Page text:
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  1. #1
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    Array in function

    Basically I have a global array which I use in a function and in this function values are assigned to the array depending on what the user enters.

    I then need to use the array again with the assigned values, in another function. However I don't believe the assigned values will be in the array because of variable scope.

    Is this correct, and if so how do I keep the values within the array after the function ends?

    Thanks.

  • #2
    Senior Coder xelawho's Avatar
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    if the array is in the global scope it should be available to all functions, and if the array has been changed within one function those changes are to the array itself - scope has nothing to do with it.

    have the changes actually occurred, or does it just appear so?

    it might be useful to see a sample of your code

  • #3
    Supreme Master coder! Old Pedant's Avatar
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    Even if the array is *NOT* global, changes made in a function *WILL* affect its value in the caller. That's because in JavaScript *ALL* objects are passed by reference, and an array *IS* an object.

    Here's a clear demo of that:
    Code:
    <script type="text/javascript">
    function one( ary1 )
    {
        ary1[0] = "banana pudding";
        ary1[3] = "zamboni";
    }
    function two( ary2 )
    {
        alert( ary2.join("\n") );
    }
    function test() 
    {
        var ary = [ 1, 2, 3 ];
        one( ary );
        two( ary );
    }
    test( );
    </script>
    As you can see, the array ary is *NOT* a global. Yet when we pass it to function one( ) it's first element is changed, as is proven when we then pass the same variable to function two( ).

    And, as you can see, we can even add elements to the array and the added elements are carried back to the caller and then to the second callee.

    THERE IS ONLY ONE ARRAY in all that code. The names ary, ary1 and ary2 are all actually referencing the same array.
    An optimist sees the glass as half full.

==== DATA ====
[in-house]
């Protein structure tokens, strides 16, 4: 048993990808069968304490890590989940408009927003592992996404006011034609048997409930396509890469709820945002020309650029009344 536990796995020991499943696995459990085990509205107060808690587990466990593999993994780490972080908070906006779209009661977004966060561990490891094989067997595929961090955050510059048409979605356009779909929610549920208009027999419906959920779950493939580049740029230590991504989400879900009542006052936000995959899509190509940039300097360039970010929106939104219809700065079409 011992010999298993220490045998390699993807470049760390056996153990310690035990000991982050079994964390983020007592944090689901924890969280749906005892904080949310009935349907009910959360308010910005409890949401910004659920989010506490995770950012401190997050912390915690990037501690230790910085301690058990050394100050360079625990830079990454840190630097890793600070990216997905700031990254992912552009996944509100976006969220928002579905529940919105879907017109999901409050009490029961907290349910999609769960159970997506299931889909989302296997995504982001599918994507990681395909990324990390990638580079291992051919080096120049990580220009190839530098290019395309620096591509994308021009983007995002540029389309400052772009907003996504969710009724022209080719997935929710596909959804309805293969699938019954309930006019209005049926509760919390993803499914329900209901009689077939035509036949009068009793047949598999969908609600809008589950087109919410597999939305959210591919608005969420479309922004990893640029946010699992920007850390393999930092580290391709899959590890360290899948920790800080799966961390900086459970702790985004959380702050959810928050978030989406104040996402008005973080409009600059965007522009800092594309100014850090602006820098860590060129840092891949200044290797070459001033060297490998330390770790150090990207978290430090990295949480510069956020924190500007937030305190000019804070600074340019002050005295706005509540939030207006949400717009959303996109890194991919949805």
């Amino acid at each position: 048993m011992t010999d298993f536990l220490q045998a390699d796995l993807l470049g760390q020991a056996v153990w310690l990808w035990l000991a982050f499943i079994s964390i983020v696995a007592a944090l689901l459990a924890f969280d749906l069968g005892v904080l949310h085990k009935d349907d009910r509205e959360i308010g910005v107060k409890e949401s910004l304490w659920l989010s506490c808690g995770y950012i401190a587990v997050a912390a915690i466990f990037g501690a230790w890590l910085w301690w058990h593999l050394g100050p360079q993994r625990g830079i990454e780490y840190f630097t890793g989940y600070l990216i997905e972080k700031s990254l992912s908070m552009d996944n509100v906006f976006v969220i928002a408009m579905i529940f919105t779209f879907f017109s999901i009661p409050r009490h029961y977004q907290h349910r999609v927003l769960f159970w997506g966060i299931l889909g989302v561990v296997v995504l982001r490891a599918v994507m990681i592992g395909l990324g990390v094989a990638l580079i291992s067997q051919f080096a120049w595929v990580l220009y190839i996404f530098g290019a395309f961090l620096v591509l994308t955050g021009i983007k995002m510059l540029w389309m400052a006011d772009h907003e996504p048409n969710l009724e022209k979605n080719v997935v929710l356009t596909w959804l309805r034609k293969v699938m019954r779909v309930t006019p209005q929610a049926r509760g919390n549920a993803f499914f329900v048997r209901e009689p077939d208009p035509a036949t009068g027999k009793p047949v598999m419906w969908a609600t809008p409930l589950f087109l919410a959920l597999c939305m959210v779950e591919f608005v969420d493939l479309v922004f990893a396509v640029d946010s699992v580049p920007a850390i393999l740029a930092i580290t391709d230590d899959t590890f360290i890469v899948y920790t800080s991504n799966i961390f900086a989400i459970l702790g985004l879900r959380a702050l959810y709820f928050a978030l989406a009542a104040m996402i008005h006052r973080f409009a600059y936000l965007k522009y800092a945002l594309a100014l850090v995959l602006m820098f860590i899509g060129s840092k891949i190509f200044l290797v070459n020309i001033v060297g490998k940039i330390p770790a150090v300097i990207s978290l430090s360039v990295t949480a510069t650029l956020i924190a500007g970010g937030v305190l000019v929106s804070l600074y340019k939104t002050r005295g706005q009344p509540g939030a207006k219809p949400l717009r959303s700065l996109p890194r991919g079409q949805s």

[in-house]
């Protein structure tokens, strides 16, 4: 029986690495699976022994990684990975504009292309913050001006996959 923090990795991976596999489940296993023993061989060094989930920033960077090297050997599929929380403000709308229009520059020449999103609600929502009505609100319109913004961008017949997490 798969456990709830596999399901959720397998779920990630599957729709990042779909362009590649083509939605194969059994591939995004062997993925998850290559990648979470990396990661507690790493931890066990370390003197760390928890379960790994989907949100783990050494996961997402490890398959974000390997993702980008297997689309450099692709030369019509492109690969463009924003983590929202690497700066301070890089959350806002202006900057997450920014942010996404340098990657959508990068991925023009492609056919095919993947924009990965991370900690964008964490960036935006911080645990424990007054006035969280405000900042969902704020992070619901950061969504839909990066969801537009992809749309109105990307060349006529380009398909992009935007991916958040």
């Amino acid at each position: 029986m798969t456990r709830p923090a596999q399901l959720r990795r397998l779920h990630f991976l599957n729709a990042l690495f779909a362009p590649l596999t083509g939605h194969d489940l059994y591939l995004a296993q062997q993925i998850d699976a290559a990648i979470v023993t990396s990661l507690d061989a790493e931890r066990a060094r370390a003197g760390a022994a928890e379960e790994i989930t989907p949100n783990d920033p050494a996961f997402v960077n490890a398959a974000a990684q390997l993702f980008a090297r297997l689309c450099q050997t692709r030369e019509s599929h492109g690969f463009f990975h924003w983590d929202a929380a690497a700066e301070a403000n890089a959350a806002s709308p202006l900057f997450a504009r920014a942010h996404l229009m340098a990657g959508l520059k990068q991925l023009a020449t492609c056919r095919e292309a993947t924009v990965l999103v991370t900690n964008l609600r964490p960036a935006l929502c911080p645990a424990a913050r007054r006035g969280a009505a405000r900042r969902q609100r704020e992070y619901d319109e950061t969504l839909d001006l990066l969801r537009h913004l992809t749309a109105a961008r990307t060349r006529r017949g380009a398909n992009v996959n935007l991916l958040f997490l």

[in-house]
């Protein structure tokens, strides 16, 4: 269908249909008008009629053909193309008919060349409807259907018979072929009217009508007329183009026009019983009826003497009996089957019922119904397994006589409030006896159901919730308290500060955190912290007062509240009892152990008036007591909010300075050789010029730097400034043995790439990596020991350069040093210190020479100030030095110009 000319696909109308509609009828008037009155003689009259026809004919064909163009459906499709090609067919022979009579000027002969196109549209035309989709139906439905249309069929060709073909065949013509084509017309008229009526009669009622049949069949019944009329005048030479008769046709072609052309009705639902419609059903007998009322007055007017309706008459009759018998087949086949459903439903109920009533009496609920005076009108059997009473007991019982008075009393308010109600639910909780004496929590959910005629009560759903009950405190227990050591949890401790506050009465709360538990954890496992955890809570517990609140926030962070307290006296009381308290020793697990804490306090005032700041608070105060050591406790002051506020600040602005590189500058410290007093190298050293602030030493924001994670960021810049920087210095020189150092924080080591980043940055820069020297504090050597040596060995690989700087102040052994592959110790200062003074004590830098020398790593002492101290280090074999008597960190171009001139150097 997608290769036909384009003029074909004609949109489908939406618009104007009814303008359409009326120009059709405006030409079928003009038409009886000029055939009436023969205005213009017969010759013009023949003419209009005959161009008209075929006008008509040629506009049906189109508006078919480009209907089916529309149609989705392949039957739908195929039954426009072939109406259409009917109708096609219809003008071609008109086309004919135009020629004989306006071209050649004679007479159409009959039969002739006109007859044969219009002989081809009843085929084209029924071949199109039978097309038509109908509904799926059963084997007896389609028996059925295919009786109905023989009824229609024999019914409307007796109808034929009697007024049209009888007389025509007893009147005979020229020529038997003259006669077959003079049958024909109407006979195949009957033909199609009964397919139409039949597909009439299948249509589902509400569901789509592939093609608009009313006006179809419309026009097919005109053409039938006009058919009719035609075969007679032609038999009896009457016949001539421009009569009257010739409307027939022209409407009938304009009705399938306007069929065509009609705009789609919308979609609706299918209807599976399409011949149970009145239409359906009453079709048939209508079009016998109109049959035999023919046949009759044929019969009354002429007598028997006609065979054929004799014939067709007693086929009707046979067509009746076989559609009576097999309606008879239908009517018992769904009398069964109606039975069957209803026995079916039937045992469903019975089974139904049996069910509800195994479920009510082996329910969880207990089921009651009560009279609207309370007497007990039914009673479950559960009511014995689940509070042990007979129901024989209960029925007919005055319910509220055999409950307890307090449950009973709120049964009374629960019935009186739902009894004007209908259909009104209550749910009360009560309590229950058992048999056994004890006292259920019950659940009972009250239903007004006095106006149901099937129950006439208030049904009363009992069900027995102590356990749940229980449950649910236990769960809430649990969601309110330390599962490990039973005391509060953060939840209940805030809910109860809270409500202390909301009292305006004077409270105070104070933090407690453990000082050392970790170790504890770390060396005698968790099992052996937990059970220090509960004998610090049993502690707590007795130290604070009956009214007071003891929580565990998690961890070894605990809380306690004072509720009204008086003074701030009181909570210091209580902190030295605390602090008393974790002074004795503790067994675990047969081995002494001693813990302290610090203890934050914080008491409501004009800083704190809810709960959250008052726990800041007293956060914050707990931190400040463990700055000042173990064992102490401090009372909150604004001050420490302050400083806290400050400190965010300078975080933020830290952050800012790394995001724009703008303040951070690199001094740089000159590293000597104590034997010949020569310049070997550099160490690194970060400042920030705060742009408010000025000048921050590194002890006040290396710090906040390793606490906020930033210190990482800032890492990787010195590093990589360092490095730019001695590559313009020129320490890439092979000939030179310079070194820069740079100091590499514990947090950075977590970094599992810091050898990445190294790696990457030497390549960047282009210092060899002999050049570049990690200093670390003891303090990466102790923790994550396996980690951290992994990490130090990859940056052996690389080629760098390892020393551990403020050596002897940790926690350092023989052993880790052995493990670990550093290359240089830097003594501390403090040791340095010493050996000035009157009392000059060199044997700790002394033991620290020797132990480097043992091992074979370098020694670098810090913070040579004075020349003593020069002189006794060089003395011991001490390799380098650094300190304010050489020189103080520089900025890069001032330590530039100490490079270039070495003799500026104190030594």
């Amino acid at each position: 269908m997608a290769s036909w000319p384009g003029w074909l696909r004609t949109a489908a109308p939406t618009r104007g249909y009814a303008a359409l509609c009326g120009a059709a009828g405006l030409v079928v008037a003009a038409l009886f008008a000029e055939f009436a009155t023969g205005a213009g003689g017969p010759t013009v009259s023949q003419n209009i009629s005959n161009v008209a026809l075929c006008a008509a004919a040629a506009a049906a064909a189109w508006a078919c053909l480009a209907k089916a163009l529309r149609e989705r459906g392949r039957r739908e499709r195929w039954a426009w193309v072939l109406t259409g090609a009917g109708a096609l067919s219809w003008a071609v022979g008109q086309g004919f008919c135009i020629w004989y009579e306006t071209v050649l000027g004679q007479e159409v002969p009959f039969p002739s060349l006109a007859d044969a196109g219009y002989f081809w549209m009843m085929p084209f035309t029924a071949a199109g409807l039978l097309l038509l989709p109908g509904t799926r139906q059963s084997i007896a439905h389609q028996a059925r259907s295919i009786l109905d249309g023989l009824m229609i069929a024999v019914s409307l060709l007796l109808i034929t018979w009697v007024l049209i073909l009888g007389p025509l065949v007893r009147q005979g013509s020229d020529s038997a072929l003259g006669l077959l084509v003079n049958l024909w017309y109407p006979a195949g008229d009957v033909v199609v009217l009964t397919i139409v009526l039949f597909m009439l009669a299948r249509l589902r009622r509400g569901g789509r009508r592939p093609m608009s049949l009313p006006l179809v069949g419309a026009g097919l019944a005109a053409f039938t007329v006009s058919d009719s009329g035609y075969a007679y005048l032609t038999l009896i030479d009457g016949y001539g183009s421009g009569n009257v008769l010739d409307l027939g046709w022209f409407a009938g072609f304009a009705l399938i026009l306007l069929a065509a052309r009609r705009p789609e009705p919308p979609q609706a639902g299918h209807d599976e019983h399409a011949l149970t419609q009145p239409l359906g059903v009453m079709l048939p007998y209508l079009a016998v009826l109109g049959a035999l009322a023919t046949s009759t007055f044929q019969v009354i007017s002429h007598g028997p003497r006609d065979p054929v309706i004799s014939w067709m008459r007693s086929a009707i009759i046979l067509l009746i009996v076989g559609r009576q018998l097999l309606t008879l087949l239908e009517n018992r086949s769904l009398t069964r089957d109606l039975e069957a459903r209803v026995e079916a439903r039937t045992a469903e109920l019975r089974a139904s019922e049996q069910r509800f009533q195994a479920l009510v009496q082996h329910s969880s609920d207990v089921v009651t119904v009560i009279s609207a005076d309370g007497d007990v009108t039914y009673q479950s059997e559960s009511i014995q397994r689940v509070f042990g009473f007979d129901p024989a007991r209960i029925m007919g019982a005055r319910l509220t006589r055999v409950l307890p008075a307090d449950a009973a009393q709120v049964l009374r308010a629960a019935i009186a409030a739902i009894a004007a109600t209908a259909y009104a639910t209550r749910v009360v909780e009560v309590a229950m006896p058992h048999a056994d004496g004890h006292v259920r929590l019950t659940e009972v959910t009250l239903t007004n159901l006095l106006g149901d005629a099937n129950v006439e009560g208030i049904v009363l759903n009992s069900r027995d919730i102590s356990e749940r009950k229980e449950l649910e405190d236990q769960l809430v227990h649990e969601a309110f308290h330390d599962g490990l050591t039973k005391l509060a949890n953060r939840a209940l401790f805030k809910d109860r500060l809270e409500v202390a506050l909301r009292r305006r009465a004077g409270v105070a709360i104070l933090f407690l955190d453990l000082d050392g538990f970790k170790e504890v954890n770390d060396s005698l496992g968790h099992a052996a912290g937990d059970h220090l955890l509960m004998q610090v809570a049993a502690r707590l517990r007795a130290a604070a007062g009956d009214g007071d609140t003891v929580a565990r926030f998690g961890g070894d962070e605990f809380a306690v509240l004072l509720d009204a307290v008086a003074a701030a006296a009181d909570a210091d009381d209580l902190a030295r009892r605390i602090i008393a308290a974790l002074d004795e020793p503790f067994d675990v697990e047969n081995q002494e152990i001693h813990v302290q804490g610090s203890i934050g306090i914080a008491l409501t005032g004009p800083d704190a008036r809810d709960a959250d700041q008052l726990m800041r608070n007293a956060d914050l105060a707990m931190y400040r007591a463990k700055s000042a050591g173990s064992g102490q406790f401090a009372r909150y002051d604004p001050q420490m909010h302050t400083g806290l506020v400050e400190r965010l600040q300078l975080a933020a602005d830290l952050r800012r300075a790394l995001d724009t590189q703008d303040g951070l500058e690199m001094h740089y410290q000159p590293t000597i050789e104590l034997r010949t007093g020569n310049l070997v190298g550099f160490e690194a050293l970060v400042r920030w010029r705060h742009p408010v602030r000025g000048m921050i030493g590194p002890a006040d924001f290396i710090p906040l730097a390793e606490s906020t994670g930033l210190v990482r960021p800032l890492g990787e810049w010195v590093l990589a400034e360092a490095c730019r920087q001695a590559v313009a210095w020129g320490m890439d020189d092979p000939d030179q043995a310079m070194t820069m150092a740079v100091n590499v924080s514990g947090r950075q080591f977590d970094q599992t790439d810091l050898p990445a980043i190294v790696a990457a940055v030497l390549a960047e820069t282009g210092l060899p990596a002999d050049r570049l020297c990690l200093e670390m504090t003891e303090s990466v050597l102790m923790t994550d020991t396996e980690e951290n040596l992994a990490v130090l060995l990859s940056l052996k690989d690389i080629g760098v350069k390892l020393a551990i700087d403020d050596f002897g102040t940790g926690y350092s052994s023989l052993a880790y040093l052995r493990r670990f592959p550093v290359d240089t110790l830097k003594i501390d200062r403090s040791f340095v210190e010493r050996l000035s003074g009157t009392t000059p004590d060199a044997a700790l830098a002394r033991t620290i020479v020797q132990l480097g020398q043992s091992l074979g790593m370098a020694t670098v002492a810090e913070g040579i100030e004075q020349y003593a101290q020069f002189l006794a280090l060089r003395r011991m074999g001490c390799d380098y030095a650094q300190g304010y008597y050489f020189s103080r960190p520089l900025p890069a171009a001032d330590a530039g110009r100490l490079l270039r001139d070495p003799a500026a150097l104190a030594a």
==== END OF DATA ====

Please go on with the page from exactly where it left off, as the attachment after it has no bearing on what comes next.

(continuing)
A pessimist sees the glass as half empty.
    A realist drinks it no matter how much there is.

  • #4
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    The couple of functions I have are:

    Code:
    function save() {
    
    //for (var i = 0; i <= 8; i++) {
    //    myArray[i] = new Array(9);
    //    for (var j = 0; j <= 8; j++) {
      //      myArray[i][j] = '';
        //}
    //}
    
    var col, row;
    	for (row = 0; row <=8; row++) {
    		for (col=0; col <= 8; col++) {
    			var cell = document.getElementById('cell_' + col + '_' + row);
    			if (parseInt(cell.innerHTML)) {
    				myArray[[col][row]] = cell.innerHTML;				
    			}
    		}
    	}				
    }
    
    function restore() {
    var col, row;
    	for (row = 0; row <=8; row++) {
    		for (col=0; col <= 8; col++) {
    			var cell = document.getElementById('cell_' + col + '_' + row);
    			if (parseInt(cell.innerHTML)) {
    				document.getElementById('cell_' + col + '_' + row).innerHTML = myArray[[col][row]];			
    			}
    			else {
    				document.getElementById('cell_' + col + '_' + row).innerHTML = '';
    				}
    		}
    	}
    }
    The array is declared earlier in the code.

    Basically I use the save() function to save values from a table into the array. However when I don't enter a value into a particular cell (so that bit of array is empty), save it and press restore, it then puts a 6 into the cell.

    Any ideas.

  • #5
    Supreme Master coder! Old Pedant's Avatar
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    This code is nonsense:
    Code:
        myArray[[col][row]] = cell.innerHTML;
    SURELY you actually mean
    Code:
        myArray[col][row] = cell.innerHTML;
    But I also don't understand this:
    Code:
        if (parseInt(cell.innerHTML)) {
    What are you expecting that to do??? Are you trying to find out if the cell contents are a number? Okay, that works. But better would be to use ! isNaN( )

    In any case, though, you don't provide any default value when the if test fails, so you that array element WILL NOT BE DEFINED. Unless, of course, it was defined earlier.
    An optimist sees the glass as half full.
    A pessimist sees the glass as half empty.
    A realist drinks it no matter how much there is.


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